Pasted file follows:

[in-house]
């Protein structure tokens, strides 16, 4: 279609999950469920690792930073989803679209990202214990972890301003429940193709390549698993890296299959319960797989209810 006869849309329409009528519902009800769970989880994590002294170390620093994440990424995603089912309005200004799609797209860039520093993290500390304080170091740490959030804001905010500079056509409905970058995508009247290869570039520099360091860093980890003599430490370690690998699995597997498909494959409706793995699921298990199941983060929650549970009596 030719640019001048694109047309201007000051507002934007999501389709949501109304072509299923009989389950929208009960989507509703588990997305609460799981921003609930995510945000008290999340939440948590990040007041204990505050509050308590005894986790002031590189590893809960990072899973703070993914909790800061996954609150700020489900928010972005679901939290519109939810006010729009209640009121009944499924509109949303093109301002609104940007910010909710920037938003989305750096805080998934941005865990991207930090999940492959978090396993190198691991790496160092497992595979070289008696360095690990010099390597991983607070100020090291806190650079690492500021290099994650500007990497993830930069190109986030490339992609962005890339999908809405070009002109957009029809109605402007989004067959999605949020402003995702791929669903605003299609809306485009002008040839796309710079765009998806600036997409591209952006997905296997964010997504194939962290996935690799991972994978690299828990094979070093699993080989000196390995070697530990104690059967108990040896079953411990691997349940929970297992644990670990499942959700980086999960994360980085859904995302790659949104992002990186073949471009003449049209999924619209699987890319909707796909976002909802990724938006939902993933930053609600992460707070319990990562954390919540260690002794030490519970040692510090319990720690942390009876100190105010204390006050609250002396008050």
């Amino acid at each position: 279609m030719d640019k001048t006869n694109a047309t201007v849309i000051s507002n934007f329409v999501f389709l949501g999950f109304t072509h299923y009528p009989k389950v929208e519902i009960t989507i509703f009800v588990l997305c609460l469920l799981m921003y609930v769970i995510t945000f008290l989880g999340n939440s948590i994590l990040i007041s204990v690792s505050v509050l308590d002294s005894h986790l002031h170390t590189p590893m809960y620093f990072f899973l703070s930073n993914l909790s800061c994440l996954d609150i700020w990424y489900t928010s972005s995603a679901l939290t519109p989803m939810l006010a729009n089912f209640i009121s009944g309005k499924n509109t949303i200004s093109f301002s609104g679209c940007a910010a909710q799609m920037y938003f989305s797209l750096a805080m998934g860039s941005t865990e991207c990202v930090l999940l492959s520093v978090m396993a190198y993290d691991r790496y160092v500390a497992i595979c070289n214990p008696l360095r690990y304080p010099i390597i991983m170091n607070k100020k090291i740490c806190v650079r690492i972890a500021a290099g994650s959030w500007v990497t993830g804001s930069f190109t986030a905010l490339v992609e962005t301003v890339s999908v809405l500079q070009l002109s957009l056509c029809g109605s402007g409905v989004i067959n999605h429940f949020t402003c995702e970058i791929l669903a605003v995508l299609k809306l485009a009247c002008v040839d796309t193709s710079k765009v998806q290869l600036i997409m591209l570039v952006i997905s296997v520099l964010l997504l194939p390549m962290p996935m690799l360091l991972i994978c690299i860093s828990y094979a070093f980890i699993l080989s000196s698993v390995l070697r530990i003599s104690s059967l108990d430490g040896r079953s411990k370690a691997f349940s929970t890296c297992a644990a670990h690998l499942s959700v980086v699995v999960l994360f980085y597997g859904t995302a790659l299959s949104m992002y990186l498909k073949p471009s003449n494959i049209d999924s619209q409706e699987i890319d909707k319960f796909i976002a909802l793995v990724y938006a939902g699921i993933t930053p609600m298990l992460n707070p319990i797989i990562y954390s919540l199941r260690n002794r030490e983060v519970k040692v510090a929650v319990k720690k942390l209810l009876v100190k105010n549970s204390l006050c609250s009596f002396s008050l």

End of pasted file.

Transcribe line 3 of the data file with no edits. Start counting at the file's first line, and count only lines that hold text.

């Amino acid at each position: 279609m030719d640019k001048t006869n694109a047309t201007v849309i000051s507002n934007f329409v999501f389709l949501g999950f109304t072509h299923y009528p009989k389950v929208e519902i009960t989507i509703f009800v588990l997305c609460l469920l799981m921003y609930v769970i995510t945000f008290l989880g999340n939440s948590i994590l990040i007041s204990v690792s505050v509050l308590d002294s005894h986790l002031h170390t590189p590893m809960y620093f990072f899973l703070s930073n993914l909790s800061c994440l996954d609150i700020w990424y489900t928010s972005s995603a679901l939290t519109p989803m939810l006010a729009n089912f209640i009121s009944g309005k499924n509109t949303i200004s093109f301002s609104g679209c940007a910010a909710q799609m920037y938003f989305s797209l750096a805080m998934g860039s941005t865990e991207c990202v930090l999940l492959s520093v978090m396993a190198y993290d691991r790496y160092v500390a497992i595979c070289n214990p008696l360095r690990y304080p010099i390597i991983m170091n607070k100020k090291i740490c806190v650079r690492i972890a500021a290099g994650s959030w500007v990497t993830g804001s930069f190109t986030a905010l490339v992609e962005t301003v890339s999908v809405l500079q070009l002109s957009l056509c029809g109605s402007g409905v989004i067959n999605h429940f949020t402003c995702e970058i791929l669903a605003v995508l299609k809306l485009a009247c002008v040839d796309t193709s710079k765009v998806q290869l600036i997409m591209l570039v952006i997905s296997v520099l964010l997504l194939p390549m962290p996935m690799l360091l991972i994978c690299i860093s828990y094979a070093f980890i699993l080989s000196s698993v390995l070697r530990i003599s104690s059967l108990d430490g040896r079953s411990k370690a691997f349940s929970t890296c297992a644990a670990h690998l499942s959700v980086v699995v999960l994360f980085y597997g859904t995302a790659l299959s949104m992002y990186l498909k073949p471009s003449n494959i049209d999924s619209q409706e699987i890319d909707k319960f796909i976002a909802l793995v990724y938006a939902g699921i993933t930053p609600m298990l992460n707070p319990i797989i990562y954390s919540l199941r260690n002794r030490e983060v519970k040692v510090a929650v319990k720690k942390l209810l009876v100190k105010n549970s204390l006050c609250s009596f002396s008050l």